How the Red Party depicts the “peaceful democratic revolution” is of just as little import as the way they use the word “communism”. Whether or not the Red Party says that one must be prepared for opposition changes nothing. The party will not be making revolution. They will run in elections, they will gather votes, they will vote on budgets, and they will write press releases. What the party views as revolutionary is operating “extra-parliamentary” struggle on the side of that which is parliamentary. That is to say: mobilizing people to demonstrations and campaigns to pressure politicians. The combination of this pressure and good electoral turnouts for the Red Party will, according to “plan”, lead to a extension of democracy. Not quite what Karl Marx called communism, but this is nonetheless the Red Party’s vision.
Within the party, the division between left and right is often a matter of whether they see this “extra-parliamentary” activity or the parliamentary activity as the most important. But even the right-wing Moxnes sees the great value of the union movement and the “grassroots”. This is by no means revolutionary. Labour Party’s Martin Kolberg has already formulated Moxnes’ thoughts loud and clear not long ago when he exclaimed “union movement, union movement, union movement”. And even 100 years ago, Joseph Stalin said that social democracy was nothing without the unions. Social democrats themselves see this, but they will of course never lead the unions into a struggle against capitalism. On the contrary, they will function as grassroots, election supporters, money bins, and press resources against other parties. Like a lobbying organization for social democrats, in other words.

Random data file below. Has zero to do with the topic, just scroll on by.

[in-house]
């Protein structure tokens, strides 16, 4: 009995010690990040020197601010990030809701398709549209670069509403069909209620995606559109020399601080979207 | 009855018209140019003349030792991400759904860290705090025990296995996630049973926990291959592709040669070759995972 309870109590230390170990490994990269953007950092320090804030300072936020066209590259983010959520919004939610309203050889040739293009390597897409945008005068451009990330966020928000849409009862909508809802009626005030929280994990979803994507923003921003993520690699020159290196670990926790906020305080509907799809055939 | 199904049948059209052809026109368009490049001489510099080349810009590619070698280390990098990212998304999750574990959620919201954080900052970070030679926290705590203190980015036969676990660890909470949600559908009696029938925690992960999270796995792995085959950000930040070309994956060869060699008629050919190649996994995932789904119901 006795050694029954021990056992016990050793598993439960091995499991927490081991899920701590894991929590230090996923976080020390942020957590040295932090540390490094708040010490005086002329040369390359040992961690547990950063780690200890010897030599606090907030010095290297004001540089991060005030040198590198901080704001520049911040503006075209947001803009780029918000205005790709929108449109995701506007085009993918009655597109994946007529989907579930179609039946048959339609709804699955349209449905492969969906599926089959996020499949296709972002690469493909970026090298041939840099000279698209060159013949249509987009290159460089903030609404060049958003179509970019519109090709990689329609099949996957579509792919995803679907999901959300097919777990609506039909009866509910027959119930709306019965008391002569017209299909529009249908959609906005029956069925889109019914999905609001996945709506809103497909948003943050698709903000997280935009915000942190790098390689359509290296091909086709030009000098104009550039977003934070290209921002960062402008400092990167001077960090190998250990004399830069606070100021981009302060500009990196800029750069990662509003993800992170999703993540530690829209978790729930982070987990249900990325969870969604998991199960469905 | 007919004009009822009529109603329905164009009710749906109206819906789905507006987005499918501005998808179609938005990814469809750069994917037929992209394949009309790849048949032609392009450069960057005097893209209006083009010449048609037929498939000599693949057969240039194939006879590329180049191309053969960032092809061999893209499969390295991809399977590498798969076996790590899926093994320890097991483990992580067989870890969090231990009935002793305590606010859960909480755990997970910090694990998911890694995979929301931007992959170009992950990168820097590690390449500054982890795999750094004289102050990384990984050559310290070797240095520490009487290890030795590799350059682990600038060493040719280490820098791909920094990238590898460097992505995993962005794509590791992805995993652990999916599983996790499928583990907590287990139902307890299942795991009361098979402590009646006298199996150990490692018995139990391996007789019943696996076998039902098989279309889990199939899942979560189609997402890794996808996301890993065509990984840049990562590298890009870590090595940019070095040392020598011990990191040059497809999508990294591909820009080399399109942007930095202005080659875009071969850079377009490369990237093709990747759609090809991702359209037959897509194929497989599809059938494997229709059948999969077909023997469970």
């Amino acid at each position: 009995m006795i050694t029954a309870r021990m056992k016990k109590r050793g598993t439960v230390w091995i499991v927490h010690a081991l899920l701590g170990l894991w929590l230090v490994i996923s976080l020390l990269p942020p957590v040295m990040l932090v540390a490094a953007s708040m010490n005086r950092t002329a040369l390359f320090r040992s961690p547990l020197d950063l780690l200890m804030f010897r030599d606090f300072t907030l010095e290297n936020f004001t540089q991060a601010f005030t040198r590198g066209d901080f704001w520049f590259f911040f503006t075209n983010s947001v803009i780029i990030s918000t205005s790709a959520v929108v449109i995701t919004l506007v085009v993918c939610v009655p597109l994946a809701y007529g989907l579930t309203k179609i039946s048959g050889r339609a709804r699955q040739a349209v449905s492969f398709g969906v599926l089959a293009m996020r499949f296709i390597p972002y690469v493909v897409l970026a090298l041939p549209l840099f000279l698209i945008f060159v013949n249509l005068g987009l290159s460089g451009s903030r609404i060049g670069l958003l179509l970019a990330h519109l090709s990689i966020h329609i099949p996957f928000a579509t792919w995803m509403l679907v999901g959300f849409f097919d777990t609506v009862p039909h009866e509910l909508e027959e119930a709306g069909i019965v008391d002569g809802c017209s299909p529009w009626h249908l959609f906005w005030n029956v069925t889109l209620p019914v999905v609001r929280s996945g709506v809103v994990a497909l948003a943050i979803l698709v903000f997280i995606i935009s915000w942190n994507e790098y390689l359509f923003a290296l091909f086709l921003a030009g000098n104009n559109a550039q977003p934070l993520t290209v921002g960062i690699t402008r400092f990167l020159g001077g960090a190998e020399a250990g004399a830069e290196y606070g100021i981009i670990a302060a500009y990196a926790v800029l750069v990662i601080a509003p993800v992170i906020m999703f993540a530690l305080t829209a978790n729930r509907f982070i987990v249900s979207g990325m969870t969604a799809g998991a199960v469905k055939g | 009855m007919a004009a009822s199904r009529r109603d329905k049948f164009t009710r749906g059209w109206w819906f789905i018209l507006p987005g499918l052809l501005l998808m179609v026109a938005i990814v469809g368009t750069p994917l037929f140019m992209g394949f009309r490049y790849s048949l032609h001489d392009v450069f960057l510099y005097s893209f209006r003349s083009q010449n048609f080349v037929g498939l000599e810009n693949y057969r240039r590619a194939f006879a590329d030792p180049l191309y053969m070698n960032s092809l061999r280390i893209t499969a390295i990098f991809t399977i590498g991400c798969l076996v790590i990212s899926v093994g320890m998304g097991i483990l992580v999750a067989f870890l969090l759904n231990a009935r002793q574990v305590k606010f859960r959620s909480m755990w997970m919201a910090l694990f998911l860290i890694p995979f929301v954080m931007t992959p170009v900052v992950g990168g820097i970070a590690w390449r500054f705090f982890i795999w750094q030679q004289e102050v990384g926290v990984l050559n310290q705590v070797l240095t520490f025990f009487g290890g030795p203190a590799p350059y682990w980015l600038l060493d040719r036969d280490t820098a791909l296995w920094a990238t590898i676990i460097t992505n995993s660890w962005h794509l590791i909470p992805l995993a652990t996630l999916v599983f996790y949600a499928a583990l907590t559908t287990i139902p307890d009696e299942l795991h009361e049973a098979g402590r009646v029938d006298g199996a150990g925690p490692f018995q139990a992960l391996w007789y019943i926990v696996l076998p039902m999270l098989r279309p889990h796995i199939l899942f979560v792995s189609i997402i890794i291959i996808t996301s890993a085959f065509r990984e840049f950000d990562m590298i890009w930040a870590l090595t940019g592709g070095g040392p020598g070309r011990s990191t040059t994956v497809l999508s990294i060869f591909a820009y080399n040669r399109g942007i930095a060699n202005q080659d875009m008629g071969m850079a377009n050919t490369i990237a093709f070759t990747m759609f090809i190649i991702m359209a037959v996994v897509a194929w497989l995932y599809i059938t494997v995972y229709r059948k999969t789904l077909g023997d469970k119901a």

The Red Party wishes to “build on top of” and “extend” the system we have in Norway today. They describe their vision as an “extension of democracy”. In other words, a development of today’s political system, which is built on imperialist exploitation of the third world. This is by no means a desire for a real socialist revolution. In this way, they can safely drop their concerns about a wild counter-reaction from “counter-forces”. It is impossible to take power from the bourgeoisie within the framework of the political system that the bourgeoisie has built. That they would lose any power in the expansion of this system is too absurd a thought for words.